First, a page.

A Capitol Idea
November 29, 2006
In 1744, nearly every promising community in North Carolina was vying to become the site of the state's capital. Among the cities contesting for the honor were New Bern, Edenton and Halifax. This fight continued for decades, forcing North Carolina's General Assembly to carry its records from town to town for its meetings. Often, when the records arrived at the selected meeting location, there was no quorum or the records did not arrive intact. Therefore, at the Convention of 1788 in Hillsborough, an exasperated legislature decided that a permanent seat of government must be agreed upon. This ultimately led to the creation of the city of Raleigh to serve as the state's capital. More than 200 years later, as part of renovations planned in Raleigh, members of the North Carolina Society of Surveyors (NCSS) were called upon to retrace the historic survey upon which the state's Capitol was founded.
History of the State CapitolOn December 5, 1791, North Carolina's legislature passed a resolution that "it shall be left to the discretion of the General Assembly to ascertain the exact spot, provided always that it shall be within ten miles of the plantation whereon Isaac Hunter now resides, in the county of Wake." It is not known why the convention passed this resolution. Isaac Hunter was the owner of a tavern on the old Petersburg-Fayetteville stage road, which is four miles north of the site eventually selected for the State House. He may have been the friend of an assemblyman, or it may have been that his tavern was the only well-known landmark located in the middle of the state, which was a factor under consideration by the convention.
Nine commissioners were chosen to go to Wake County to select the exact site from at least 17 tracts of land offered for sale. The commissioners met at the home of Colonel Joel Lane, where they stayed for more than a fortnight enjoying his hospitality. During the first eight days of their stay, they journeyed to visit the various parcels of land. When they convened in Lane's home to decide on a location, they were not in agreement and had to cast votes twice before choosing to purchase one thousand acres of land from their host himself for 1,378 pounds (approximately $115,000 in today's dollars).
In 1792, William Christmas, a senator from Franklin County, was hired to survey the property. He was paid four shillings for each lot he surveyed (roughly $16.70 today). He worked for four days to cut out 276 one-acre lots. The grand axial center was six acres called Union Square, the site of the future State House. Edenton, Morgan, Salisbury and Wilmington Streets, which bordered Union Square, were set at 66 feet in width. Fayetteville, Halifax, New Bern and Hillsborough Streets, which radiated out from Union Square, were set at 99 feet in width.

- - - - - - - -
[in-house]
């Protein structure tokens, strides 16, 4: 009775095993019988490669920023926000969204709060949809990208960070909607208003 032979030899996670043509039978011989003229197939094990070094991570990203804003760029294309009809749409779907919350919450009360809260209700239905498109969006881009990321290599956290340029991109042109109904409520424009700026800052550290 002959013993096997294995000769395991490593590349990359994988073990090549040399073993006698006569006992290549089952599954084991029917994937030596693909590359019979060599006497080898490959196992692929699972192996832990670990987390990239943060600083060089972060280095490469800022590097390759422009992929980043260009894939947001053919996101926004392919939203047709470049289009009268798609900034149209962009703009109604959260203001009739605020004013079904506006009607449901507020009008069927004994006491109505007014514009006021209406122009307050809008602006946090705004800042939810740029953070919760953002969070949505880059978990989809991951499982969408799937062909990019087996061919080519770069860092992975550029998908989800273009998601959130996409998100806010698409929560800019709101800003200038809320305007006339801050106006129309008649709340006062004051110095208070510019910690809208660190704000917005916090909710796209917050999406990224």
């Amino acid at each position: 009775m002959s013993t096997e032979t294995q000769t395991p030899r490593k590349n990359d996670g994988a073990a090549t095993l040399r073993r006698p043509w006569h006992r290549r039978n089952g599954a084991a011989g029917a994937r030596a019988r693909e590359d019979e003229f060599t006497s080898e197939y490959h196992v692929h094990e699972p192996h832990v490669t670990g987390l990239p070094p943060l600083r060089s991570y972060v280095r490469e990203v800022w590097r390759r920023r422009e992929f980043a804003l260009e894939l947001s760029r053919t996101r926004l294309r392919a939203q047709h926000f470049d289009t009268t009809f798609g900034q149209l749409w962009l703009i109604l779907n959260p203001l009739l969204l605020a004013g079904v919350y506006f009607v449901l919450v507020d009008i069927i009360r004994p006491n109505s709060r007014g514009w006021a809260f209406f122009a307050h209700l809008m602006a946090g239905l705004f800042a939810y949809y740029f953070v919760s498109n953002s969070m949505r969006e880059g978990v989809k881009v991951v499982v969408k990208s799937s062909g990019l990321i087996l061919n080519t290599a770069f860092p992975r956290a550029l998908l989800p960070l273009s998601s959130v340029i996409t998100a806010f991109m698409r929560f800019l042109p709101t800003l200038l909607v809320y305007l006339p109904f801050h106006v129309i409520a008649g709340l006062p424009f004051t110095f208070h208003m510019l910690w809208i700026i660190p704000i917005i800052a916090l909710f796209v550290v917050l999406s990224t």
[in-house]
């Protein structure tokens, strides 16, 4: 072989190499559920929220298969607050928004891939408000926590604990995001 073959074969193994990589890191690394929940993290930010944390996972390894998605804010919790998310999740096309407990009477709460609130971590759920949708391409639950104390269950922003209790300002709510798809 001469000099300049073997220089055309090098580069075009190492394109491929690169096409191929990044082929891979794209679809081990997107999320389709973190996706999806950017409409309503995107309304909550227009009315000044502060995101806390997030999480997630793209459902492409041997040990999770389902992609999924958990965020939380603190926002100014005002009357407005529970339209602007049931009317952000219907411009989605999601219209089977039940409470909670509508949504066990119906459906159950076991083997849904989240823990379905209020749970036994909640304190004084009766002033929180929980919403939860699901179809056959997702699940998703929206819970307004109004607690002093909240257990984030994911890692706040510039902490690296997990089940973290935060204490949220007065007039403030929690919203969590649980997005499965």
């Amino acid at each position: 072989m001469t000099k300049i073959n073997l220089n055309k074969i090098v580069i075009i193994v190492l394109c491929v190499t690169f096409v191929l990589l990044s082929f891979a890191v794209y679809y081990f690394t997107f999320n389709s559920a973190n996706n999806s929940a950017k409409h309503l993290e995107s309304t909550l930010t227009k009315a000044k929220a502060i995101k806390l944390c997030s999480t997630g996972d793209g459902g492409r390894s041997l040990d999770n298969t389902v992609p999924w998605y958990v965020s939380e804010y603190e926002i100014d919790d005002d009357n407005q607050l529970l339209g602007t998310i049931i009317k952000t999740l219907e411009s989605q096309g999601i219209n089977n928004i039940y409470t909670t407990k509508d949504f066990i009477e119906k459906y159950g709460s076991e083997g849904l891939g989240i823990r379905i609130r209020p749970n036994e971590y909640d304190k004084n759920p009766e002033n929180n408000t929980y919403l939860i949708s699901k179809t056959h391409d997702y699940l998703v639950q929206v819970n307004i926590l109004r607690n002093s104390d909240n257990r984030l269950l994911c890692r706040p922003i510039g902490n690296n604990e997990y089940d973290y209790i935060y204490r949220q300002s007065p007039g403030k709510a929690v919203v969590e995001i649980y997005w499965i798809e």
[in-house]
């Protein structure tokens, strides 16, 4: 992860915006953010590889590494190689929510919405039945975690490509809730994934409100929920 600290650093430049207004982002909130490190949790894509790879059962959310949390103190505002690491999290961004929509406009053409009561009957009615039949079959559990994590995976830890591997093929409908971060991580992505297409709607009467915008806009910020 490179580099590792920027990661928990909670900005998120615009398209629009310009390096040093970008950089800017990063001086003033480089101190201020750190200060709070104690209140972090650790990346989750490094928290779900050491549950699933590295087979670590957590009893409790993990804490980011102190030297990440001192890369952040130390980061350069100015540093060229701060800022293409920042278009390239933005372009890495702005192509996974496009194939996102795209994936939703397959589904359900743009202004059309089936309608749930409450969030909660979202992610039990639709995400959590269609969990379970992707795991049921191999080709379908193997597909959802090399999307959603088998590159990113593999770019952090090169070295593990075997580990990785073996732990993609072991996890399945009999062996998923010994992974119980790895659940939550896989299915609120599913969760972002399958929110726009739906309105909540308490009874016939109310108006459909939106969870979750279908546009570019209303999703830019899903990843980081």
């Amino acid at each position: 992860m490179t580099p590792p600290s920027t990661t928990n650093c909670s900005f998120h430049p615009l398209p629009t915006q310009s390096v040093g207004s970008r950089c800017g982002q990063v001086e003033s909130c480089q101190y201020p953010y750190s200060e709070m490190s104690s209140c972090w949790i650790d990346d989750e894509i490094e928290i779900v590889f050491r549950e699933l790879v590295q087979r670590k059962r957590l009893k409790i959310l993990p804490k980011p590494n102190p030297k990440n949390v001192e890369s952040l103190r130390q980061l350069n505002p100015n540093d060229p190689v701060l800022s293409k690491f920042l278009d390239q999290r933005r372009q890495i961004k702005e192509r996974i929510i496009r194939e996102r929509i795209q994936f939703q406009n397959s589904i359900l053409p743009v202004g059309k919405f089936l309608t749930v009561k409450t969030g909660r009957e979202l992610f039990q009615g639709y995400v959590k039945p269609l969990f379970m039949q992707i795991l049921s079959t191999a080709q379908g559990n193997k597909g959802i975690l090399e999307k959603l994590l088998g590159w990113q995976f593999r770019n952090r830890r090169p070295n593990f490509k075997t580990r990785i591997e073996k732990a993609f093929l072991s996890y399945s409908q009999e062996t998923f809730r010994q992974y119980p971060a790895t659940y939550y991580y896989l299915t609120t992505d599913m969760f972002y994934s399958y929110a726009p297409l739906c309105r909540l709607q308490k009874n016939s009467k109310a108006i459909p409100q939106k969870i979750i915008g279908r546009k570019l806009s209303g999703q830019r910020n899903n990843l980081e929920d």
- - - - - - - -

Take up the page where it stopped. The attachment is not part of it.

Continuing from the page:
The original State House, a simple, two-story brick structure, was built between 1792 and 1796. The building was modified in 1822 by the addition of a third floor, a new dome, the east and west wings, false porticos and stucco. This building was destroyed in June 1831 by a disastrous fire, which also destroyed a marble statue of George Washington that stood in the center of the rotunda.
After the fire of 1831, the General Assembly was determined to replace the building with one as indestructible as possible. It was therefore decided that it should be built of granite. A railroad was built to the quarry southeast of town to transport the granite. Completed January 1, 1833, the railroad ran for a mile and a quarter and the cars were pulled by a horse "guaranteed not to run away." It wasn't much, but it was North Carolina's first railroad and people came from miles around to see and ride the rail. The new Capitol, completed in 1840, housed all of North Carolina's state government until the 1880s. The Supreme Court and State Library moved to a new building in 1888, and the General Assembly moved to the State Legislative Building in 1963. Today the governor and lieutenant governor, along with their immediate staff, occupy offices on the first floor of the Capitol.
A Plan for RenovationOver the years, many improvements have been made to the area surrounding the Capitol building, and more have been planned for the future. In 1926-1928, the grounds were modernized with a more park-like atmosphere by the addition of serpentine walks and diversified plantings. Thirteen statues and monuments have been added to the grounds of the Capitol. Currrently, the State Capitol Historic Society, with the assistance of the landscape architectural firm of Little and Little, Raleigh, N.C., has plans to restore the Capitol grounds, especially the southern grounds facing Morgan Street where the George Washington statue is located. This bronze statue is one of six cast from a mold of Houdon's "Washington," which stands in Virginia's Capitol in Richmond. It was intended to replace the statue destroyed by fire in 1831. Unveiled on July 4, 1857, it was the first statue placed on the grounds.